The Waterfall

Words by Sarat Rao

Photography by Siddhartha Hajra

Cover of Issue #3

This article is part of Issue #3

Buy Now


The Dutch artist Maurits Escher’s lithograph, Waterfall, is an impossible image. It depicts a waterfall running a mill - the collected water descending only to reach the top of the fall again, and so on ad infinitum. It is an optical illusion. The word cataract is derived from the Latin cataracta, which also means waterfall. The thick, dull, yet translucent curtain of a waterfall resembles the clouding of the eye’s lens. It is not an optical illusion.

In fact, it is part of the ageing process and so was known to ancient man. The Indian surgeon Sushruta introduced a method of cataract surgery called couching. His text, the Sushruta Samhita, which dates from the 6th century BC, describes an operation in which a curved needle was used to push the opaque matter in the eye out of the way of vision and blow it out of the nose. The eye would later be soaked with warm clarified butter and then bandaged. It was only in 1967 that the pioneering US ophthalmologist Charles Kelman introduced a technique that allowed for small incisions to make it a more simple procedure.

At the turn of the 21st century, India was topping global surveys of countries with cases of preventable blindness, and has since been working hard to tackle the issue. The National Blindness and Visual Impairment Survey India 2015-19 suggests that over 66.2% of cases of blindness and 80.7% of severe visual impairment in people over 50 is caused by cataract. Most of these cases are avoidable, with the main barriers to cure being cost and lack of awareness - particularly within rural areas.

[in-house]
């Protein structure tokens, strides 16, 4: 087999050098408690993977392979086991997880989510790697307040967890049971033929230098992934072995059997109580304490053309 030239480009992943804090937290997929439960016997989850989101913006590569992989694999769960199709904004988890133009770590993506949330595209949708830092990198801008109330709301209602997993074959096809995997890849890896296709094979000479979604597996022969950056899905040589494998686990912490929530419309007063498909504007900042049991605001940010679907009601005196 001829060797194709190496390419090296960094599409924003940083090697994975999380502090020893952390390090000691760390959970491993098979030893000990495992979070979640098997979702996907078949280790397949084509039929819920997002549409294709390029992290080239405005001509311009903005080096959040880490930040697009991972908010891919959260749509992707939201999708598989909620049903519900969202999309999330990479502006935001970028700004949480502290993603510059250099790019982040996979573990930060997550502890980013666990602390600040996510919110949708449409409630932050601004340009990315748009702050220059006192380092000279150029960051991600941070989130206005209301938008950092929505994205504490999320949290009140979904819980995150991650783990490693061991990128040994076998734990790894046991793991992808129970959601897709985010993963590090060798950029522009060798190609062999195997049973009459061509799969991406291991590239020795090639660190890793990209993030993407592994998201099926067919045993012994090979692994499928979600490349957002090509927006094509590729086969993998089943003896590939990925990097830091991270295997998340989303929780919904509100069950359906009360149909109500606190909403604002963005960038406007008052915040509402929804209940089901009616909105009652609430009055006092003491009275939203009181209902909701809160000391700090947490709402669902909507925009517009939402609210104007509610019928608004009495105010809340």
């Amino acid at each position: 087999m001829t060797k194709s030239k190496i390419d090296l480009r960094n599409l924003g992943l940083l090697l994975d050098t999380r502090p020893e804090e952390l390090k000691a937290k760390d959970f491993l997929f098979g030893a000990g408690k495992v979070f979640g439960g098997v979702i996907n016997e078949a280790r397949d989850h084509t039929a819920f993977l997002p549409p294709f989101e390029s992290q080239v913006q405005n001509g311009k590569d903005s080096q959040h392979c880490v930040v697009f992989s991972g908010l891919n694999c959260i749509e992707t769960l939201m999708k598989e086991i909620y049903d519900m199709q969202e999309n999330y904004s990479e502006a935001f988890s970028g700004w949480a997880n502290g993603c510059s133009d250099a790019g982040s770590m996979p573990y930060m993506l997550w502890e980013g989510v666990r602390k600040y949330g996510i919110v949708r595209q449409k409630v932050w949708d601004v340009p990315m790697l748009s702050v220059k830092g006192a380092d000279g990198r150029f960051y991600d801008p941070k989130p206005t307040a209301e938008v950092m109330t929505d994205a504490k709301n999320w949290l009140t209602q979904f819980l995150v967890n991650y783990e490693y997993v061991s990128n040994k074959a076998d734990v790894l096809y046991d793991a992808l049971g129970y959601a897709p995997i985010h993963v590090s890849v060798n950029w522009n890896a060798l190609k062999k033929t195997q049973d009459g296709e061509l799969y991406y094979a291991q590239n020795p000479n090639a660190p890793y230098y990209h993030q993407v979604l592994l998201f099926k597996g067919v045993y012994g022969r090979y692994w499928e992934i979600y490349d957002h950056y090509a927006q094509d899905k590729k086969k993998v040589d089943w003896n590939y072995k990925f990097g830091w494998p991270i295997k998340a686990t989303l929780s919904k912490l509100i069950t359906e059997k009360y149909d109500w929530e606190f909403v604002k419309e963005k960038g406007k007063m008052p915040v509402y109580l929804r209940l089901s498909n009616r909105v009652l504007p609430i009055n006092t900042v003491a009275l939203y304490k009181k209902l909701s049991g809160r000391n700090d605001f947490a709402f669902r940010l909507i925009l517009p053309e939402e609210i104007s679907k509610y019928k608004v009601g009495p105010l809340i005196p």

These photographs were taken at the Choithram Netralaya eye hospital, in Indore, Madhya Pradesh, during its 70-day “eye camp” that took place early 2020, in which 10,445 free procedures were carried out - restoring vision and allowing people to resume livelihoods that might otherwise have been in jeopardy.

This article is for
digital access members only.

Buy digital access to view all of our issues online for £30.

Buy Now

No subscription required, just a one-off fee of £30.

Explore Related Pieces